English Lesson: Phrasal Verbs with “Break”

Michael Uncategorized 2 Comments

Let’s spend some more time today building up vocabulary. Break is used in a variety of useful phrasal verb. See how many you can think of, then check today’s lesson:

When you break away from something, you separate from that thing:

  • When the baby elephant broke away from the group, it’s mother went after it.
  • Apple is always breaking away from tradition and releasing new gadgets all the time.

Break down can mean to have an emotional release or outburst:

  • Jack broke down when he heard his grandfather had passed away.
  • The thief broke down and confessed his crime to the police.

Break down is also used when machine stop working:

  • My car broke down again. I think I need a new mechanic.
  • The printer in the office broke down, so I can’t prepare for the meeting.

Break down also means to analyze numbers in finance or budgets:

  • When we break down this financial report, it looks like the last quarter was good for the company.
  • My boss asked me to break down the sales figures for the last three years.

Break in means to enter someplace illegally when nobody is there:

  • Someone broke in to the coffee shop and stole the computer.
  • Jane has three locks on her door to prevent someone from breaking in.

Break in also means to use something new until it is comfortable and/or you are used to it:

  • A new pair of boots usually needs a week or so to break in.
  • These gloves are very stiff. Do you know how I can break them in?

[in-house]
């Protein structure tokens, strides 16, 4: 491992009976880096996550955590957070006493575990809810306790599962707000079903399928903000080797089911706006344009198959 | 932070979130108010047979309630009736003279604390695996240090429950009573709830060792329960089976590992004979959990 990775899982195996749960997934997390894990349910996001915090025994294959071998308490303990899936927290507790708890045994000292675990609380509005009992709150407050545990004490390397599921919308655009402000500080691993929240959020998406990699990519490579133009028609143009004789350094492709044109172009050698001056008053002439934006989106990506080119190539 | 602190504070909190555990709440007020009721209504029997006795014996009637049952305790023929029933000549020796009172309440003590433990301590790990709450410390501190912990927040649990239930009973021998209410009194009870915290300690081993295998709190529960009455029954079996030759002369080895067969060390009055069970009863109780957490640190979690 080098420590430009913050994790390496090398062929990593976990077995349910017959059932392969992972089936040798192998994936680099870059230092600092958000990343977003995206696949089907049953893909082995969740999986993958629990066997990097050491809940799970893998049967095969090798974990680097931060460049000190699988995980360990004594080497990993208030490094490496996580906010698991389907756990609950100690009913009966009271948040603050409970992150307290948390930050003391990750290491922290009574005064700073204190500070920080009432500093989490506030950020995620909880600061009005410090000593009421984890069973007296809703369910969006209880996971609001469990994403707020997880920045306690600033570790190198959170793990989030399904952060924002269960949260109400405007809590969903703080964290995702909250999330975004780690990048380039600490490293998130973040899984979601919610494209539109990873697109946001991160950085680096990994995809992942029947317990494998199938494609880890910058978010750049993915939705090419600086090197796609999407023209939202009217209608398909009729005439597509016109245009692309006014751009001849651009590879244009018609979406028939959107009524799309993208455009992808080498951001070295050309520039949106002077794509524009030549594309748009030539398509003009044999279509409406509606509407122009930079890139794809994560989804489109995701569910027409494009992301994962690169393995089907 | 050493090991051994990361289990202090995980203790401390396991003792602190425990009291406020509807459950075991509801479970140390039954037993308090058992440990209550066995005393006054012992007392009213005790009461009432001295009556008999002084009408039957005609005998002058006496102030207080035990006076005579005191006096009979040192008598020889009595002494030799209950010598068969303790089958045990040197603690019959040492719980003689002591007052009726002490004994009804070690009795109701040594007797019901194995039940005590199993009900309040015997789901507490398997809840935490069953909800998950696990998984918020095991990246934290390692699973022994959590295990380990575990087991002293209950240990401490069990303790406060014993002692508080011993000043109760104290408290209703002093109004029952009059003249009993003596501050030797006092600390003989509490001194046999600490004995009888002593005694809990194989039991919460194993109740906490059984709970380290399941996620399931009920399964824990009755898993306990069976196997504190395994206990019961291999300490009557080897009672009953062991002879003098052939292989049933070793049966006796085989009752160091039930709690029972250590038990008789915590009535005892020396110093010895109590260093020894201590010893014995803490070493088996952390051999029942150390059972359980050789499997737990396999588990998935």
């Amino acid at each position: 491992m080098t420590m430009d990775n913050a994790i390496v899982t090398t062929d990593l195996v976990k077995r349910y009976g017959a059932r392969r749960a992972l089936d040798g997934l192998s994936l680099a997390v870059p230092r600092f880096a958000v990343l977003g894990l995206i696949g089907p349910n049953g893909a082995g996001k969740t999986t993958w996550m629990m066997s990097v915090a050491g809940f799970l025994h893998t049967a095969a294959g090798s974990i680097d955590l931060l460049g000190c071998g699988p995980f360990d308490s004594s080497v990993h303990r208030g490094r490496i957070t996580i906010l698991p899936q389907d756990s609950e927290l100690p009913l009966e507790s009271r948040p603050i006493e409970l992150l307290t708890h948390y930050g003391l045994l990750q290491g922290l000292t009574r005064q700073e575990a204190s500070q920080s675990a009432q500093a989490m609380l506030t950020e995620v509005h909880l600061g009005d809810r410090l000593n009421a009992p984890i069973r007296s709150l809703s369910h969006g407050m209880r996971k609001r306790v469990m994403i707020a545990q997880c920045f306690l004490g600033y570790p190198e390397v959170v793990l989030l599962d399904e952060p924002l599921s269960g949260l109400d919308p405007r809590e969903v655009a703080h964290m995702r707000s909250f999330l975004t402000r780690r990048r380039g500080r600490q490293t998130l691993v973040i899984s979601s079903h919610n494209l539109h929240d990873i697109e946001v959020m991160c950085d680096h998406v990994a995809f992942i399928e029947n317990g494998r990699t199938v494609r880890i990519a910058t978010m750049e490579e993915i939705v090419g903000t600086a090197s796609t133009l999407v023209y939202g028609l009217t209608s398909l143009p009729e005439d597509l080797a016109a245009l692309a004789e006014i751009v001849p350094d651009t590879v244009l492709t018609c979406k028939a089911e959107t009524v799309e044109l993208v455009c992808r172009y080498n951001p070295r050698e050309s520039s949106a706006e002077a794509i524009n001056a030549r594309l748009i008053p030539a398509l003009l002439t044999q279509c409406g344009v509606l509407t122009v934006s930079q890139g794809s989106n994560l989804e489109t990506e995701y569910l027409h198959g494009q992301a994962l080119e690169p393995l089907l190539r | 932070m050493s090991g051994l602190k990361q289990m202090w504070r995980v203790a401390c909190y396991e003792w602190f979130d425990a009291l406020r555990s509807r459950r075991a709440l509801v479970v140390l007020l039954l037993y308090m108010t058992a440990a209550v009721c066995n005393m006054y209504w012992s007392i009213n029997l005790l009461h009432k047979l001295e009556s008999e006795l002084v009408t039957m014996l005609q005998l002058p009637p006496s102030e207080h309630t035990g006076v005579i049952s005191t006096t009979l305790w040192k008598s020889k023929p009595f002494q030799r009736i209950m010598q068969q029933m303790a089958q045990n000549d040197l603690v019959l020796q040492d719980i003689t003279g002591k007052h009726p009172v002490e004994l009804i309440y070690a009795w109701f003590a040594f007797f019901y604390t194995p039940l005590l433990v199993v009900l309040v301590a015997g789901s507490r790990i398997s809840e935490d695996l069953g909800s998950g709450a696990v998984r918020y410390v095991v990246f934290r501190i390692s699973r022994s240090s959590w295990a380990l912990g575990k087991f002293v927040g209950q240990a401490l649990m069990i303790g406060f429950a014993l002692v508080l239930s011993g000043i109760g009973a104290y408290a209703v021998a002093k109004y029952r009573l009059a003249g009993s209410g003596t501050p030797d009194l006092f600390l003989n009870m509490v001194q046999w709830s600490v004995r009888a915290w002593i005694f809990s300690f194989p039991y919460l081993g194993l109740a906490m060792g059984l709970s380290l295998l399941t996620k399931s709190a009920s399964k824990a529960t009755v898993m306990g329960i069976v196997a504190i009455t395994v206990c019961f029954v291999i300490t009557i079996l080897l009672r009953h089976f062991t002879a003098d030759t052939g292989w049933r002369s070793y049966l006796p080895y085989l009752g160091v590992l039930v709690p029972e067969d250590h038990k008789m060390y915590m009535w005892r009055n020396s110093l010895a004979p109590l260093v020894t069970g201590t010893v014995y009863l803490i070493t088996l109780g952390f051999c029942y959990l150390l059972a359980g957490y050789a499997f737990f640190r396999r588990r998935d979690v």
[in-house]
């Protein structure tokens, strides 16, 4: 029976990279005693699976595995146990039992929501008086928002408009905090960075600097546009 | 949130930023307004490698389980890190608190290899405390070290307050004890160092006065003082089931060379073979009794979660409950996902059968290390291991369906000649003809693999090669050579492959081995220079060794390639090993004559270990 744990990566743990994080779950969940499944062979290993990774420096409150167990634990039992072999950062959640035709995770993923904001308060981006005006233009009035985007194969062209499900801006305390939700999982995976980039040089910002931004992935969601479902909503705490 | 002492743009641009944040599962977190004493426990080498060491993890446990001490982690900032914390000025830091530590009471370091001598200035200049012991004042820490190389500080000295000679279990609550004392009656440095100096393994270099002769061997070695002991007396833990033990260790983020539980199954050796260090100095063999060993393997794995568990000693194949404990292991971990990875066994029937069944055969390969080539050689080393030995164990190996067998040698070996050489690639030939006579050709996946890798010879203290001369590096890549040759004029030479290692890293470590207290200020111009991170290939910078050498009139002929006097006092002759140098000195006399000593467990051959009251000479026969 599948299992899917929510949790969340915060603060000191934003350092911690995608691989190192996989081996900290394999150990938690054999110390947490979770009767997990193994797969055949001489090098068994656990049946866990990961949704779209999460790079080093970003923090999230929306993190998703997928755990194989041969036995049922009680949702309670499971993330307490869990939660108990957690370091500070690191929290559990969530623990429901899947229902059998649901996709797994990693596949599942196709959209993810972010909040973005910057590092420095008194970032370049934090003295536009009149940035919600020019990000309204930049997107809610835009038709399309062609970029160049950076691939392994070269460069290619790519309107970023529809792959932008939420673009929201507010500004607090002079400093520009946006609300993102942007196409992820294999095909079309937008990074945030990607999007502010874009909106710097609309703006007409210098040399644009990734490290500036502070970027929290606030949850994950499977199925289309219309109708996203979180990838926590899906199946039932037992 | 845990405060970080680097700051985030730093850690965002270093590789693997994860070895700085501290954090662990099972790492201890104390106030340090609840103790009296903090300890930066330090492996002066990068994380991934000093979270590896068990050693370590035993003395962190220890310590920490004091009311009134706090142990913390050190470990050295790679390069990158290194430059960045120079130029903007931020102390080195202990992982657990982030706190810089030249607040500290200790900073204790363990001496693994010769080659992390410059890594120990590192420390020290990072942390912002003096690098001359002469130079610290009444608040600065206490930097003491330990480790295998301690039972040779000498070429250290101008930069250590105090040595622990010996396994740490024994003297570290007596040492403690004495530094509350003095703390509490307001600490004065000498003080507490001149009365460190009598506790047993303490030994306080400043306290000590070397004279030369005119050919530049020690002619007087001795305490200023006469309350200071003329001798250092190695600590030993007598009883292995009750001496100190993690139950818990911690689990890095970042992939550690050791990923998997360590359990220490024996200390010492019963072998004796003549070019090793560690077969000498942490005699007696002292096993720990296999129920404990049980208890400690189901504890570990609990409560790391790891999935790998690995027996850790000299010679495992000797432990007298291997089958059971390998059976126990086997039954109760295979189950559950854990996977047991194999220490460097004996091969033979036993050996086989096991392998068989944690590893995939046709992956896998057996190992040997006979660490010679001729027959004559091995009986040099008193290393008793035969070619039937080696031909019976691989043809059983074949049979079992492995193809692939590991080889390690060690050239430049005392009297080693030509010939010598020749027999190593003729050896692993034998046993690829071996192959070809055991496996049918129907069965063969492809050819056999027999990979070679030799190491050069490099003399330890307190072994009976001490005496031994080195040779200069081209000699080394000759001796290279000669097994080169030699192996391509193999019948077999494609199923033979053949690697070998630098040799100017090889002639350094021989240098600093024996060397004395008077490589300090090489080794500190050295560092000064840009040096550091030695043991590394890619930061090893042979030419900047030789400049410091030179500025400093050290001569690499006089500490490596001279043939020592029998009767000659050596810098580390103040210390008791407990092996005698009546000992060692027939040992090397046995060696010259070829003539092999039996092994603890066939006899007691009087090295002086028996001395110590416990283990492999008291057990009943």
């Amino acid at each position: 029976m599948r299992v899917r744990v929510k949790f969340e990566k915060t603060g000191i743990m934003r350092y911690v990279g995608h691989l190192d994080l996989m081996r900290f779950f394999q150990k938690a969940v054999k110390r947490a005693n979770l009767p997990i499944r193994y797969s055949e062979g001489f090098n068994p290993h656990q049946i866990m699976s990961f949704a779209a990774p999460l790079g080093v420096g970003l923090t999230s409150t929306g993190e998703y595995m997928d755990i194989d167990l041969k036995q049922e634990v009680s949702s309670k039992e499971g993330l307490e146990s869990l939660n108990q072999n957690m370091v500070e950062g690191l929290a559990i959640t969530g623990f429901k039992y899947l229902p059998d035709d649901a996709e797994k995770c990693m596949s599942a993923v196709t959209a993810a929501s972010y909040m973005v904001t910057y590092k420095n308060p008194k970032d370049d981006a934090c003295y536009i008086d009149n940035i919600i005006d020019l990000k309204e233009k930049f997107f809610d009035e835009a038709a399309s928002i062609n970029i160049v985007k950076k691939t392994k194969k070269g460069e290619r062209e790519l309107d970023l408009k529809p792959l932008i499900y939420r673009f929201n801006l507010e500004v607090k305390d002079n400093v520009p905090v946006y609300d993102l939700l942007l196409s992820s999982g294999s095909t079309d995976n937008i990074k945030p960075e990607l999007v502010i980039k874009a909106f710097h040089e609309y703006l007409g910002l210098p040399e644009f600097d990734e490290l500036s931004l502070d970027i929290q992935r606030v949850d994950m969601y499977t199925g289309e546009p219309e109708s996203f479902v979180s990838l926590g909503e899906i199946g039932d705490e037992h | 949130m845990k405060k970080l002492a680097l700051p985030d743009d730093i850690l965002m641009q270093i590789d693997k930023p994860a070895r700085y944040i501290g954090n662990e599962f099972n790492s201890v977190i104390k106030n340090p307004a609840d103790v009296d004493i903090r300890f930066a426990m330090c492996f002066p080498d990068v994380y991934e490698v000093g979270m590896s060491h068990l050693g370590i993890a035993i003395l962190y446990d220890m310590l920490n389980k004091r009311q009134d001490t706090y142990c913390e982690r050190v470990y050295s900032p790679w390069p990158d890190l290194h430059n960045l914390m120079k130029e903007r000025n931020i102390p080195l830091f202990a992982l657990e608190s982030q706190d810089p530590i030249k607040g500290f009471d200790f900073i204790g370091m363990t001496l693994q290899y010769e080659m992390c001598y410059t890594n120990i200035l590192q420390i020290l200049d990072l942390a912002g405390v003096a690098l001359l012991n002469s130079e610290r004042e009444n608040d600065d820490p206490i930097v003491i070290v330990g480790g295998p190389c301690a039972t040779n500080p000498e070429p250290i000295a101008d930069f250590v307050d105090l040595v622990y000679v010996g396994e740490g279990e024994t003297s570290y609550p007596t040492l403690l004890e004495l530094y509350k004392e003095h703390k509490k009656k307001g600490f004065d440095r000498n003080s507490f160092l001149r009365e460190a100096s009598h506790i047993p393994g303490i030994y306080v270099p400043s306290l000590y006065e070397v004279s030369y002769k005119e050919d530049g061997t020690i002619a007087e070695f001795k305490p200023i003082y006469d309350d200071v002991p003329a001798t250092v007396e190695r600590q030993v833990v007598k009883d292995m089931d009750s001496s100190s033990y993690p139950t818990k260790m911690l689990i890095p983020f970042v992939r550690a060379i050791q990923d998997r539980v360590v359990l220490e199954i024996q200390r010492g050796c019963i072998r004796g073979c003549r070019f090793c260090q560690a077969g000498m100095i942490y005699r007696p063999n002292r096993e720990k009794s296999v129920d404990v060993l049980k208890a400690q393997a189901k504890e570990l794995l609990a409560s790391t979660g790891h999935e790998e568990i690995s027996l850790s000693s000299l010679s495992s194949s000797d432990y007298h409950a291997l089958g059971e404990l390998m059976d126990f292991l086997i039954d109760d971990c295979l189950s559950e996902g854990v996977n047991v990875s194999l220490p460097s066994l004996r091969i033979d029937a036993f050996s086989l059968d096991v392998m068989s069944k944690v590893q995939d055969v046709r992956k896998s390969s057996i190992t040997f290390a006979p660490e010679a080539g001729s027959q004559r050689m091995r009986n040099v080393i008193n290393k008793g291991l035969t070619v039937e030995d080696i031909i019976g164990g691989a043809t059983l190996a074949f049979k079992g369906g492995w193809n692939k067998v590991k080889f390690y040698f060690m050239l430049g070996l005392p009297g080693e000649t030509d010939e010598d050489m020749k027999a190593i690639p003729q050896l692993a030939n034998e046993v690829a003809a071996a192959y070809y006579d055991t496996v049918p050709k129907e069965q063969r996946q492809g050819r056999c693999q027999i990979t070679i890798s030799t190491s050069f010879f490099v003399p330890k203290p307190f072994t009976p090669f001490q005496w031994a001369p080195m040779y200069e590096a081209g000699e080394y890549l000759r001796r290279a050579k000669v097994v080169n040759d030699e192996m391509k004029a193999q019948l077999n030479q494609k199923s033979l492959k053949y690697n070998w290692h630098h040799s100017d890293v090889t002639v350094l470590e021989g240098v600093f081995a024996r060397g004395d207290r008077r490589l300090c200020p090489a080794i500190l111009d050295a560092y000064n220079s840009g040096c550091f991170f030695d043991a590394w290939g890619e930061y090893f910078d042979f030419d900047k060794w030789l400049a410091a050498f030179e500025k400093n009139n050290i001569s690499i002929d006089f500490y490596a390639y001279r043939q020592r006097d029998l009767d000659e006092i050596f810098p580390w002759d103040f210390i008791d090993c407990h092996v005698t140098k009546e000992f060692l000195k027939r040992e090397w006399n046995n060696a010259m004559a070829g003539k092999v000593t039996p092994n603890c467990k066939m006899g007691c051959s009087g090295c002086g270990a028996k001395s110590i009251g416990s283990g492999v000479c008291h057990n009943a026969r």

Break into means to become an entertainer in music or show business:

  • Brad has been going on lots of auditions to break into television.
  • If you want to break into the music business, you’ll need talent and luck.

Break out means to escape from confinement:

  • Three prisoners broke out of the county jail last week.
  • My dog is always trying to break out of the backyard.

Break out in something means to suddenly begin performing:

  • When their football team won, the fans broke out in song.
  • At the restaurant last night, the waiter suddenly broke out in a Jack Nicholson impersonation.

Break up means to end a situation or a relationship:

  • The teacher had to break up a fight between two students.
  • My sister is much happier since she broke up with her boyfriend.

Well, that is a lot of phrasal verbs. Why don’t you break away from studying for a few minutes, then come back and review them. Thanks for studying today and feel free to suggest a topic for a one-point lesson here!

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